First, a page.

Morris dancing is a regular feature of Lymm life and Lymm Morris dancers and other Morris sides can regularly be seen performing at the Lymm May Queen Festival, the Rushbearing and Dickensian Festival. Although there are many theories about the origins of Morris dancing, the only certainty is that it has been a feature of English life for a long time, with the earliest written reference to it being from 1448.
As noted in the article on Rushbearing Morris dancing was taking place in Lymm as early as 1817. Morris dancers appeared in the village at Rushbearing time throughout the Victorian era even though the Wakes week celebrations were largely replaced by trips to the seaside. In 1890 two troupes of dancers turned up on the Saturday when Tom Holt led his troupe from Sandy Lane with Tom Brooks at the head of his troupe from Booths Hill and later in the 1890s there were three troupes parading in the village on the same day. Many of the dancers were fustian cutters and, instead of handkerchiefs, they used large pieces of fustian to create a 'crack' sound with their hand movements. Despite the decline of the Rushbearing, Morris dancers continued to turn out until 1915 when it was noted in the Runcorn Examiner that,' all the dancers are now at the front, even “the old 'woman' with the spoon and bell”!
Lymm has its own unique Morris dance. This was collected in the village in 1938 by renowned collector Maud Karpeles but her notation of the dance was not accurate. Further research of this dance as performed by a boys' team at Statham in 1923 was carried out by Geoff Bibby of Thelwall Morris in the 1970s and in 1980 the Thelwall side revived the old dance which Lymm Morris continue to dance each year, though rarely outside Lymm.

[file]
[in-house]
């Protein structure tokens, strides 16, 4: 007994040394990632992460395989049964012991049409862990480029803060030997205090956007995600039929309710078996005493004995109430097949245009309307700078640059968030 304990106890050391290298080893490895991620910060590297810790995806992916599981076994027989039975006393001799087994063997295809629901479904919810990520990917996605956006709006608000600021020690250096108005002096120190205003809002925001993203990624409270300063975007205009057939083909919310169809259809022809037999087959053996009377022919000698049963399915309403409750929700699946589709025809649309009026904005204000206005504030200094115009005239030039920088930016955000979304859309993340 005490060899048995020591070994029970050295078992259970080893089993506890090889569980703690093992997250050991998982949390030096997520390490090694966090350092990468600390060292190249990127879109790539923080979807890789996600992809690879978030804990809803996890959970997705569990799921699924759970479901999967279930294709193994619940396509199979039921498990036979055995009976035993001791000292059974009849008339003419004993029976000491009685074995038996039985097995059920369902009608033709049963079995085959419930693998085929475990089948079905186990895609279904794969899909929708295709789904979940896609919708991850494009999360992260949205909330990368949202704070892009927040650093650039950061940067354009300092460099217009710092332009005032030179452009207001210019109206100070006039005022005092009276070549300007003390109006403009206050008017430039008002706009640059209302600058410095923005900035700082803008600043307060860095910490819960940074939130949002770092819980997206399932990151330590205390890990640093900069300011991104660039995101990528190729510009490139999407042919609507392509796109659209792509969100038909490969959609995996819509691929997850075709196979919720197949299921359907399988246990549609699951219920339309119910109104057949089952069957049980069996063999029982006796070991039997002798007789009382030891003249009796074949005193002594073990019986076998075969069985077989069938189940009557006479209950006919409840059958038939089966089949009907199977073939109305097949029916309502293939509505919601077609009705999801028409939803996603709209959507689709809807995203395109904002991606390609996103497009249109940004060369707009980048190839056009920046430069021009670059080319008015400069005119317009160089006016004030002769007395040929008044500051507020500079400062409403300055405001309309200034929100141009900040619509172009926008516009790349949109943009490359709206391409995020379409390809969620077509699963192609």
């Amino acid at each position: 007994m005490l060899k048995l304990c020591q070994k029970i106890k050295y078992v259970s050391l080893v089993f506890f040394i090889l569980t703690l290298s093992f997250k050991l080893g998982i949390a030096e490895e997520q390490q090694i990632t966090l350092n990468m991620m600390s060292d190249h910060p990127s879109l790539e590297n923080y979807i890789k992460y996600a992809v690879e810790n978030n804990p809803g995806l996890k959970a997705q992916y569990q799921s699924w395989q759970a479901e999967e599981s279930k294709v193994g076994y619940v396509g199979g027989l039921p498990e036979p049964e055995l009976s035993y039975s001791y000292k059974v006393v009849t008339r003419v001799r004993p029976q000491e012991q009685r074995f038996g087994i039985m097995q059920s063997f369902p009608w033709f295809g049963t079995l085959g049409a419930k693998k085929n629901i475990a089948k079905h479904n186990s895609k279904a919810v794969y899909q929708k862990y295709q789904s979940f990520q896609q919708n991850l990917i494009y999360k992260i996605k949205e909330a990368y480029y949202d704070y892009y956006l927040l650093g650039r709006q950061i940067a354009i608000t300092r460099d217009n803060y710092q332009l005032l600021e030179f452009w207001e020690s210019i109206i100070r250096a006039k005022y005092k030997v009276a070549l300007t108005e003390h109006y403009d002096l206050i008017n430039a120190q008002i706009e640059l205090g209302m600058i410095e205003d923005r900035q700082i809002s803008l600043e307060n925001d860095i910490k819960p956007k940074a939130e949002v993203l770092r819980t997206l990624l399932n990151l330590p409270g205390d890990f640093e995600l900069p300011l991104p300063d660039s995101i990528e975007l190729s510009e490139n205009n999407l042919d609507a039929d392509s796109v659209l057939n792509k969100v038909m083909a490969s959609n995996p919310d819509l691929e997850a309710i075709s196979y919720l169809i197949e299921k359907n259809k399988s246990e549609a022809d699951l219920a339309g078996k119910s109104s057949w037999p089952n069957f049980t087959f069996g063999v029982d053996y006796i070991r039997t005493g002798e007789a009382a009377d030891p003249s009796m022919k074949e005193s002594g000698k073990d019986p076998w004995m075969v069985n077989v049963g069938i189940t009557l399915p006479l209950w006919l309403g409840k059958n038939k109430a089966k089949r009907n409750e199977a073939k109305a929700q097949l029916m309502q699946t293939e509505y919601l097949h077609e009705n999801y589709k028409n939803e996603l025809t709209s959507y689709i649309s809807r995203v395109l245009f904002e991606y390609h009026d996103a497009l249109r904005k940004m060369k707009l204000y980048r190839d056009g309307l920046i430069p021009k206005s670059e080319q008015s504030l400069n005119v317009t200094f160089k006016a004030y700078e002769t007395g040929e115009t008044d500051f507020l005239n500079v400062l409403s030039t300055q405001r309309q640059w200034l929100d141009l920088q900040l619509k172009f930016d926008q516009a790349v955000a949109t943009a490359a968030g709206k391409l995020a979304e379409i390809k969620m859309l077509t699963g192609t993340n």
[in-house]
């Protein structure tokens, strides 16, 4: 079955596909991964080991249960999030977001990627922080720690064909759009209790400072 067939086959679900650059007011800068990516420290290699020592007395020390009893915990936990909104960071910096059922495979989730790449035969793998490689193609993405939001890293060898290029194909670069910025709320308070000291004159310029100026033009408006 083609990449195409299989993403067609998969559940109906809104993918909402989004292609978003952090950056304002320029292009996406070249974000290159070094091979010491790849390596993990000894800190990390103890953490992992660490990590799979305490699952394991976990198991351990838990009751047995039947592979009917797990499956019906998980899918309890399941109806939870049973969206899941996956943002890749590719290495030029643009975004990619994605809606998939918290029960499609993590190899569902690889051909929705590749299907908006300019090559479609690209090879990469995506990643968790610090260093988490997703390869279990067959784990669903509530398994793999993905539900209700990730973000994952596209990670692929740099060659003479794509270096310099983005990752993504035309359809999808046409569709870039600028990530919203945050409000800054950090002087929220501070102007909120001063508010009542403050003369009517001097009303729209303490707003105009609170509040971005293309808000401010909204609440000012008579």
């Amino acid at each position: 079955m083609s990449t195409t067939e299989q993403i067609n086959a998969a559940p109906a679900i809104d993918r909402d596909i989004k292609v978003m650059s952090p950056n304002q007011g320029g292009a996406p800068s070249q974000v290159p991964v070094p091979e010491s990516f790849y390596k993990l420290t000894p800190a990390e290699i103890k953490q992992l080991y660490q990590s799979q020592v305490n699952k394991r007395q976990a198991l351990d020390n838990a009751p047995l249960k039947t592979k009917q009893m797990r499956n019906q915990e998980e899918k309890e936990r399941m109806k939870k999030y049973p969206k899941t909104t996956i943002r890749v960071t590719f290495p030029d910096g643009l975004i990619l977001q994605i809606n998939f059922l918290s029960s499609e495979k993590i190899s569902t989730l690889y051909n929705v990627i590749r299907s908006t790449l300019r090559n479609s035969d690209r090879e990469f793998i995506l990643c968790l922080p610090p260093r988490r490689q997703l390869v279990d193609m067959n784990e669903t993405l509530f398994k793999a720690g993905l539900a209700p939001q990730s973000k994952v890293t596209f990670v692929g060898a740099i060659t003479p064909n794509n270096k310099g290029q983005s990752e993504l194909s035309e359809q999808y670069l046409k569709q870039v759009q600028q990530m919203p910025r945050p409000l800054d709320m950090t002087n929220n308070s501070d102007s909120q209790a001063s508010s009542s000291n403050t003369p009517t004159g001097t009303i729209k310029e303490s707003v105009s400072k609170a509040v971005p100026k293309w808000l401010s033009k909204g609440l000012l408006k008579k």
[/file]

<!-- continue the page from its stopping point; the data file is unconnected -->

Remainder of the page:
Regions of the country developed different styles of Morris dancing. The style that many people would probably recognise as Morris dancing is Cotswold Morris from the South Midlands, where dancers dance with handkerchiefs and sticks. Thelwall Morris and the Earl of Stamford's Morris can often be seen dancing in the locality dancing in this style. Border Morris dances come from the counties that border on Wales. The dancers wear rag jackets, have painted faces and dance with sticks. Bollin Morris , which practices at the Spread Eagle in the village, dance in this tradition. The term North West Morris is used for the dances, like Lymm, collected in Cheshire and Lancashire. These were closely associated with rushbearing in many places but, towards the end of the nineteenth century, began to play a prominent part in the May Queen and Rose Queen Festivals and carnivals where the Morris dancers paraded and danced in the processions and took part in Morris dancing competitions. This competitive aspect has evolved into Girls' Carnival Morris which is very popular and is currently represented in the village by Lymm Adivas. East Anglia has its Molly dances, Yorkshire has its Longsword dances and the North East has Rapper sword dancing.
For further information about the Lymm dance and its place within the Rushbearing and May Queen Festival
For pictures of costumes of the various styles of Morris
For further information about Morris dancing
We are grateful to Richard Nelson of Thelwall Morris who has distilled his knowledge of local Morris dancing into this article.
Detail from a re-imagining of how the Morris troupe may have looked, leading the Rushbearing in mid-Victorian Lymm: from an oleograph held by Castle Museum York.
Note the "old woman" with the collecting ladle. You will find her in the next two photographs too.
Outside Pel Ardern's on Eagle Brow. A re-creation of one of the hats is on display at Lymm Heritage Centre.
Lining up on Maltmans Road for Rushbearing- probably pre WW1. The days of the four grey horses are long gone: replaced by the mule from the cornmill led by Sydney Linley.
"Border Morris dances come from the counties that border on Wales. The dancers wear rag jackets, have painted faces and dance with sticks." Photo Sean Nolan.